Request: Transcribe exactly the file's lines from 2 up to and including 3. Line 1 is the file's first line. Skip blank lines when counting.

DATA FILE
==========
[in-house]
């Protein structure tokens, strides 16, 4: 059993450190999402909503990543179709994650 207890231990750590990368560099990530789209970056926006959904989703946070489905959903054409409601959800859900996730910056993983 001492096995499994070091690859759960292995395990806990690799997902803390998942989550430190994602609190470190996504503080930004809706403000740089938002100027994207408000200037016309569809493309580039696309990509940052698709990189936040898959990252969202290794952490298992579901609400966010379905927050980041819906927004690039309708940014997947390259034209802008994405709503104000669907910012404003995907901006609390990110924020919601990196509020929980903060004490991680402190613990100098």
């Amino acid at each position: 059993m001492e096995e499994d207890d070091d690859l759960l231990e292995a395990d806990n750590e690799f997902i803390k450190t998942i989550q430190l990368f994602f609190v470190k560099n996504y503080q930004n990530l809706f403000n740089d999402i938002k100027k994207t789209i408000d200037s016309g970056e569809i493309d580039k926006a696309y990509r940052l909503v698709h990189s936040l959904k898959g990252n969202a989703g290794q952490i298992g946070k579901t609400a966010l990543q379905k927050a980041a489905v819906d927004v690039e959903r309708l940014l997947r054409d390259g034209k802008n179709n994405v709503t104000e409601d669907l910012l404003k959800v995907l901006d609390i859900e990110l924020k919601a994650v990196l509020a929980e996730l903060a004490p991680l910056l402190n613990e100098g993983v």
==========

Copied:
């Protein structure tokens, strides 16, 4: 059993450190999402909503990543179709994650 207890231990750590990368560099990530789209970056926006959904989703946070489905959903054409409601959800859900996730910056993983 001492096995499994070091690859759960292995395990806990690799997902803390998942989550430190994602609190470190996504503080930004809706403000740089938002100027994207408000200037016309569809493309580039696309990509940052698709990189936040898959990252969202290794952490298992579901609400966010379905927050980041819906927004690039309708940014997947390259034209802008994405709503104000669907910012404003995907901006609390990110924020919601990196509020929980903060004490991680402190613990100098």
């Amino acid at each position: 059993m001492e096995e499994d207890d070091d690859l759960l231990e292995a395990d806990n750590e690799f997902i803390k450190t998942i989550q430190l990368f994602f609190v470190k560099n996504y503080q930004n990530l809706f403000n740089d999402i938002k100027k994207t789209i408000d200037s016309g970056e569809i493309d580039k926006a696309y990509r940052l909503v698709h990189s936040l959904k898959g990252n969202a989703g290794q952490i298992g946070k579901t609400a966010l990543q379905k927050a980041a489905v819906d927004v690039e959903r309708l940014l997947r054409d390259g034209k802008n179709n994405v709503t104000e409601d669907l910012l404003k959800v995907l901006d609390i859900e990110l924020k919601a994650v990196l509020a929980e996730l903060a004490p991680l910056l402190n613990e100098g993983v």